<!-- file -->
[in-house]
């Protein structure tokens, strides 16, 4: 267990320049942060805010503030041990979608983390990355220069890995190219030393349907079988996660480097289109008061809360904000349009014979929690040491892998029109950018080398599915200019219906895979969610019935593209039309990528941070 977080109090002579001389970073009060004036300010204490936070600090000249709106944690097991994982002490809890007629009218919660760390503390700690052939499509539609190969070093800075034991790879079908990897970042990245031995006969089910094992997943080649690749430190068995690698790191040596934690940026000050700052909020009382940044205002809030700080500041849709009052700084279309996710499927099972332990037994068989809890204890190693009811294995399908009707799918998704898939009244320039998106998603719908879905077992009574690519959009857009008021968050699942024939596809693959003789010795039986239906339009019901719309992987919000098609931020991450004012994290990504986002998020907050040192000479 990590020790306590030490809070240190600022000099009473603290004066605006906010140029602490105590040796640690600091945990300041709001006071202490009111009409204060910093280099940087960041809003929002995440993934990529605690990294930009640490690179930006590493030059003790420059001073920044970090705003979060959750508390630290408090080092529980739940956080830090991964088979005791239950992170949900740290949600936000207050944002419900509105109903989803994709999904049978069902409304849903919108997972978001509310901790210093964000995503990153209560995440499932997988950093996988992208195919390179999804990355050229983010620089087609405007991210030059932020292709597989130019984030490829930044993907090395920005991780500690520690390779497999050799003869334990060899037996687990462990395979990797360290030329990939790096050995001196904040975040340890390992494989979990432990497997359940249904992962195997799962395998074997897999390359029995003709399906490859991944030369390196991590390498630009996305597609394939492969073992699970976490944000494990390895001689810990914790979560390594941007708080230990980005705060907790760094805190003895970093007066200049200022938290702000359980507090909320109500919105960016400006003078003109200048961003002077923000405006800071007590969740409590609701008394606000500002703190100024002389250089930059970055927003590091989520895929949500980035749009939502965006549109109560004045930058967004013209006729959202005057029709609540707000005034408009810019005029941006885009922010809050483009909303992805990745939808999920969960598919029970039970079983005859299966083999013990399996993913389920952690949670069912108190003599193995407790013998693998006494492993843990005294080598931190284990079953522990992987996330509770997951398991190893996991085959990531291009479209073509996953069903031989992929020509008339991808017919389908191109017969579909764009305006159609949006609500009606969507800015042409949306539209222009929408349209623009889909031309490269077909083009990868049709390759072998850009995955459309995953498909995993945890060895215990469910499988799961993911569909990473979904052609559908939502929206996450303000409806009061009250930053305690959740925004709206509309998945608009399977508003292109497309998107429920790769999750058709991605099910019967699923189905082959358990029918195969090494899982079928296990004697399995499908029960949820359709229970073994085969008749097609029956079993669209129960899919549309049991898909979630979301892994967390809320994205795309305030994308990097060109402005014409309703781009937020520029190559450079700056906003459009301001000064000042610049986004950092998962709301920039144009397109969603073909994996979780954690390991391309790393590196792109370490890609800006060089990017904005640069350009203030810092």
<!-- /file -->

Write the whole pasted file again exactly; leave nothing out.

[in-house]
């Protein structure tokens, strides 16, 4: 267990320049942060805010503030041990979608983390990355220069890995190219030393349907079988996660480097289109008061809360904000349009014979929690040491892998029109950018080398599915200019219906895979969610019935593209039309990528941070 977080109090002579001389970073009060004036300010204490936070600090000249709106944690097991994982002490809890007629009218919660760390503390700690052939499509539609190969070093800075034991790879079908990897970042990245031995006969089910094992997943080649690749430190068995690698790191040596934690940026000050700052909020009382940044205002809030700080500041849709009052700084279309996710499927099972332990037994068989809890204890190693009811294995399908009707799918998704898939009244320039998106998603719908879905077992009574690519959009857009008021968050699942024939596809693959003789010795039986239906339009019901719309992987919000098609931020991450004012994290990504986002998020907050040192000479 990590020790306590030490809070240190600022000099009473603290004066605006906010140029602490105590040796640690600091945990300041709001006071202490009111009409204060910093280099940087960041809003929002995440993934990529605690990294930009640490690179930006590493030059003790420059001073920044970090705003979060959750508390630290408090080092529980739940956080830090991964088979005791239950992170949900740290949600936000207050944002419900509105109903989803994709999904049978069902409304849903919108997972978001509310901790210093964000995503990153209560995440499932997988950093996988992208195919390179999804990355050229983010620089087609405007991210030059932020292709597989130019984030490829930044993907090395920005991780500690520690390779497999050799003869334990060899037996687990462990395979990797360290030329990939790096050995001196904040975040340890390992494989979990432990497997359940249904992962195997799962395998074997897999390359029995003709399906490859991944030369390196991590390498630009996305597609394939492969073992699970976490944000494990390895001689810990914790979560390594941007708080230990980005705060907790760094805190003895970093007066200049200022938290702000359980507090909320109500919105960016400006003078003109200048961003002077923000405006800071007590969740409590609701008394606000500002703190100024002389250089930059970055927003590091989520895929949500980035749009939502965006549109109560004045930058967004013209006729959202005057029709609540707000005034408009810019005029941006885009922010809050483009909303992805990745939808999920969960598919029970039970079983005859299966083999013990399996993913389920952690949670069912108190003599193995407790013998693998006494492993843990005294080598931190284990079953522990992987996330509770997951398991190893996991085959990531291009479209073509996953069903031989992929020509008339991808017919389908191109017969579909764009305006159609949006609500009606969507800015042409949306539209222009929408349209623009889909031309490269077909083009990868049709390759072998850009995955459309995953498909995993945890060895215990469910499988799961993911569909990473979904052609559908939502929206996450303000409806009061009250930053305690959740925004709206509309998945608009399977508003292109497309998107429920790769999750058709991605099910019967699923189905082959358990029918195969090494899982079928296990004697399995499908029960949820359709229970073994085969008749097609029956079993669209129960899919549309049991898909979630979301892994967390809320994205795309305030994308990097060109402005014409309703781009937020520029190559450079700056906003459009301001000064000042610049986004950092998962709301920039144009397109969603073909994996979780954690390991391309790393590196792109370490890609800006060089990017904005640069350009203030810092």